Support from the Strategic Priority Fund Award will allow Dr. Peter Lansdorp, distinguished scientist, BC Cancer Research Centre, and his colleague Dr. Intan Schrader, co-director of the BC Cancer Agency's Hereditary Cancer Program, to embark on their project, Identifying structural variation and haplotypes in single cancer cells

Project Summary

The human genome, representing the entire DNA sequence of a human, is a map that researchers and healthcare providers use to identify and highlight important regions, such as those that cause cancer. This map has revolutionized research, with new landmarks being identified that broaden the understanding of biology and disease. The current map represents an ‘average person’, but what is an average person? All humans are different, and so we each have our own unique map. Furthermore, cancer cells often reshuffle, remove or add to their genomes, making the map in these cells very different from the map of normal cells from the same person.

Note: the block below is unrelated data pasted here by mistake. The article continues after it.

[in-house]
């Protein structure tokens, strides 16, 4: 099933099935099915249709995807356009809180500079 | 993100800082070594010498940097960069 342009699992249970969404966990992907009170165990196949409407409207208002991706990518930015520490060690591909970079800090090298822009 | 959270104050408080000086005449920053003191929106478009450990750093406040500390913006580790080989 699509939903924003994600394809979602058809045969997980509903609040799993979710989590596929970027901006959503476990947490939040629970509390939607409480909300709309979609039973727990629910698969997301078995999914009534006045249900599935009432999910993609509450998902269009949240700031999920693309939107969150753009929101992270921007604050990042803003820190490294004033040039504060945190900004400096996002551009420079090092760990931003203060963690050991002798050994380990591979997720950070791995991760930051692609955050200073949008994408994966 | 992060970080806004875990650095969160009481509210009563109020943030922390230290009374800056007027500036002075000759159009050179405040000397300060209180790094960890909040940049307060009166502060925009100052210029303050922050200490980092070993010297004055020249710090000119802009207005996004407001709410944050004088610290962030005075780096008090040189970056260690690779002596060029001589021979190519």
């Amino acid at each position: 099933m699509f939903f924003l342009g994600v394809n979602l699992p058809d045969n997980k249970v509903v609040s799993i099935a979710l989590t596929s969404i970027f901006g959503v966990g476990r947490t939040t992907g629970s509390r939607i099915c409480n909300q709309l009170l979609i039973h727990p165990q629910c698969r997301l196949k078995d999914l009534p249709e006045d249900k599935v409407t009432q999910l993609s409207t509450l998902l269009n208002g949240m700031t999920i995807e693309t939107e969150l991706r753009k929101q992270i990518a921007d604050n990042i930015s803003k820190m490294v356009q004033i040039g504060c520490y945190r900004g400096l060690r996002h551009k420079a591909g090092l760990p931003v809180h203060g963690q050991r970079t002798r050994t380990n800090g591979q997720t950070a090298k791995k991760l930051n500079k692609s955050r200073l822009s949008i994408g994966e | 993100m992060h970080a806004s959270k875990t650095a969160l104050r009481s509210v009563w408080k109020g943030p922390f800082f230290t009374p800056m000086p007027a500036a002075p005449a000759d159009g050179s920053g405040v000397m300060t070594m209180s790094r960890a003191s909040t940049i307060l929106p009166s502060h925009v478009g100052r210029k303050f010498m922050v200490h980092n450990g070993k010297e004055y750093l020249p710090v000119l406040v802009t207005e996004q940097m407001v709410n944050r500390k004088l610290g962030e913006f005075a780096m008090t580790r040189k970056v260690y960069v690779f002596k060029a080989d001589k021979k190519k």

Dr. Lansdorp and team have developed technology that rapidly characterizes changes to these maps in individual cells and finds changes that are inherited together in a particular pattern (called a haplotype). The project proposes to study the changes to the genome and haplotype of cancers, with the goal to find causes that are difficult to identify using conventional techniques. 

This work will be done in close collaboration with the European Research Institute for the Biology of Ageing in the Groningen, the Netherlands.

"This award allows Dr. Schrader and myself to explore structural variations in the genome as a source of familial cancer predisposition using our unique single cell sequencing approach.”